Bekri S, Trifi W, Labidi A, Bizani C, Mansour L Full-mouth rehabilitation of an acromegaly disease patient with removable prostheses: A clinical case report. Pan Afr Med J. 2019; 33:1-9 https://doi.org/10.11604/pamj.2019.33.5.18194
Sharma G, Amin D, Shorafa M Challenges in the management of late developing malocclusions in adulthood: A case report of acromegaly. J Orthod. 2019; 46:349-357 https://doi.org/10.1177/1465312519869943
Cassoni A, Pucci R, Priore P, Fadda MT, Valentini V Surgical management of the acromegalic face: Could the aesthetic improvement of the face influence the patient's QoL? Combined surgical approach. Oral Maxillofac Surg Cases. 2020; 6 https://doi.org/10.1016/j.omsc.2020.100150
The development of malocclusion in adulthood presents diagnostic and management challenges. The aetiology of any changes must be identified because this will influence patient management, particularly if surgical intervention is considered.
CPD/Clinical Relevance: This case demonstrates the importance of both awareness and clinical suspicion of acromegaly and highlights a novel aetiology of the disease.
Acromegaly is an acquired adult endocrine disorder caused by excessive levels of growth hormone and insulin-like growth factor (IGF-1). In adults, excess growth hormone and IGF-1 result in abnormal growth, including characteristic craniofacial and dental changes, often caused by a pituitary adenoma or concomitant endocrinological involvement.1,2 Chronic exposure to excessive levels of growth hormone and IGF-1 is associated with significant morbidity and mortality.1,3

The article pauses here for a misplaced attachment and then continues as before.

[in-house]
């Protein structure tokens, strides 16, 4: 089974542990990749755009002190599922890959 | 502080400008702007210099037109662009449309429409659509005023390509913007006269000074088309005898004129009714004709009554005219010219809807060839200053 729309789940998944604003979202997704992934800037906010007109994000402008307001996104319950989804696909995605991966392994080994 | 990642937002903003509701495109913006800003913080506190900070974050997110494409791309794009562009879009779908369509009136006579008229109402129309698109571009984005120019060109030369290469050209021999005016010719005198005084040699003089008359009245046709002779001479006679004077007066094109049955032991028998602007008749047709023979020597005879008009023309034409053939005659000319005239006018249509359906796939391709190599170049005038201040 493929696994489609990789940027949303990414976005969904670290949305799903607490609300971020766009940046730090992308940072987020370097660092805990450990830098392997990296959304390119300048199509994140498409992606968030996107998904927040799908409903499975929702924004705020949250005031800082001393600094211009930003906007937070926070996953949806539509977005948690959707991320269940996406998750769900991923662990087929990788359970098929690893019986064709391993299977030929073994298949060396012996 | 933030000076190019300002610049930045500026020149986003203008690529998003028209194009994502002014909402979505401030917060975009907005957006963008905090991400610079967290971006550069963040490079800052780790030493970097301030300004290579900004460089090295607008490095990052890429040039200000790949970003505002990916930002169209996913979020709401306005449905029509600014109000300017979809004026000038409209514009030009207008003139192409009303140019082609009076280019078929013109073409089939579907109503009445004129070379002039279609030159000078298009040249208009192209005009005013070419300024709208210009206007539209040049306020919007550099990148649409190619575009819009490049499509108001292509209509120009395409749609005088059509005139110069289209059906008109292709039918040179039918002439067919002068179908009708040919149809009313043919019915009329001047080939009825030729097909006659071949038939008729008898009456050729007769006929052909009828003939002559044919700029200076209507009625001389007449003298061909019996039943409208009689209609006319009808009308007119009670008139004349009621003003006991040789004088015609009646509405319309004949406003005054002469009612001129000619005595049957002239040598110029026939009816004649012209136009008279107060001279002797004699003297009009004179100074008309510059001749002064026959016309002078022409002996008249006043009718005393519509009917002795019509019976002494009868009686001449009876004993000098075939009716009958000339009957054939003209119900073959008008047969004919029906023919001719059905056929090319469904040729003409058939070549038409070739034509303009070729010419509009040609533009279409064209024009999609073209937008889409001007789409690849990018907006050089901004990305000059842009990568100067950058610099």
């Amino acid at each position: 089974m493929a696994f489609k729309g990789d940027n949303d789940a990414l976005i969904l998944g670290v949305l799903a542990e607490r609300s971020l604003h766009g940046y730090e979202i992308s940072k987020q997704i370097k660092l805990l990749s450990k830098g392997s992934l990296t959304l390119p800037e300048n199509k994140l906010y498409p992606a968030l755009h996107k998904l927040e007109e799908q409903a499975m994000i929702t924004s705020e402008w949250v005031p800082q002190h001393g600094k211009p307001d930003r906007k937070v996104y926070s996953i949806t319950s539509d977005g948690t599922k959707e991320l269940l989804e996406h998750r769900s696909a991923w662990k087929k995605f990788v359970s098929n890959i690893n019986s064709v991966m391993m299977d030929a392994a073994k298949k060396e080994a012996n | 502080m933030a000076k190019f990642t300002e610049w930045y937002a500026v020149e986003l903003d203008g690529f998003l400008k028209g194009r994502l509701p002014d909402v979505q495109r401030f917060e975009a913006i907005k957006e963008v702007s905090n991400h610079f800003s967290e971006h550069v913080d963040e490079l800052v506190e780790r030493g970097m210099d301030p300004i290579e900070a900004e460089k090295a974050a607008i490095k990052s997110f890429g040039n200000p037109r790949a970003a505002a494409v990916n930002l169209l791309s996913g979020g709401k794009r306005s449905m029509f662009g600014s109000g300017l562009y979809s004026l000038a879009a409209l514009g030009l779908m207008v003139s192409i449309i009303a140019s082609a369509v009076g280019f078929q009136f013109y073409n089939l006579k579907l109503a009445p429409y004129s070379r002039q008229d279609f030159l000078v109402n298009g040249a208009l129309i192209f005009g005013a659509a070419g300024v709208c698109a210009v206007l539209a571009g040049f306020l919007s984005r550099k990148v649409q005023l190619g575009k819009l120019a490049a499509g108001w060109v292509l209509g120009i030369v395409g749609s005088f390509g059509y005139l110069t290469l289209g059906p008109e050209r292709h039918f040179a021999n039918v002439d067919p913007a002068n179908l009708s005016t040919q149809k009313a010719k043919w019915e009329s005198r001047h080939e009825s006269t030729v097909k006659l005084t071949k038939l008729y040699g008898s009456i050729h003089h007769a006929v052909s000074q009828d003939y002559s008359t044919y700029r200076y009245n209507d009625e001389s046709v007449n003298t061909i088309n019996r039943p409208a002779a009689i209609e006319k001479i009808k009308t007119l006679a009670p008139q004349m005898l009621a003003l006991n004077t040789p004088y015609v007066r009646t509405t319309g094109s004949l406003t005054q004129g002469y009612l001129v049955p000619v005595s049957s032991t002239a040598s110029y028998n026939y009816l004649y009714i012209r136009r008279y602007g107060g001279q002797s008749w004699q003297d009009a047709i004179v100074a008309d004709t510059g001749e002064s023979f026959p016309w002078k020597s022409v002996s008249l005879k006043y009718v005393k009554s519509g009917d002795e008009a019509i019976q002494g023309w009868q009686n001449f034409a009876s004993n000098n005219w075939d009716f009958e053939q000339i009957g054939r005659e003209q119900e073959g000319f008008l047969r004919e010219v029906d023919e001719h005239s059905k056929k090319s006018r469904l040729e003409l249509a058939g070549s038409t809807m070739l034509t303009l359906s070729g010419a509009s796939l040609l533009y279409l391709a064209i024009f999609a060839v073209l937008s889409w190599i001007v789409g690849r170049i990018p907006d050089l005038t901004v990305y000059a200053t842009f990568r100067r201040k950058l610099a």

In this report, a review of the literature along with a case of acromegaly is presented, with atypical aetiology where exogenous growth hormone replacement therapy was prescribed as treatment for panhypopituitarism following pituitary tumour removal.
High levels of growth hormone stimulate cell proliferation and differentiation of both hard and soft tissues, causing enlargement of the hands, feet, forehead, jaw and nose. These physical changes result in broad hands and feet, thickened skin, with patients typically complaining of ring or shoe-size changes. Other changes include soft tissue swelling, increased nasal prominence, thick nails, large pores, deepening nasolabial and forehead creases and oedematous eyelids.4
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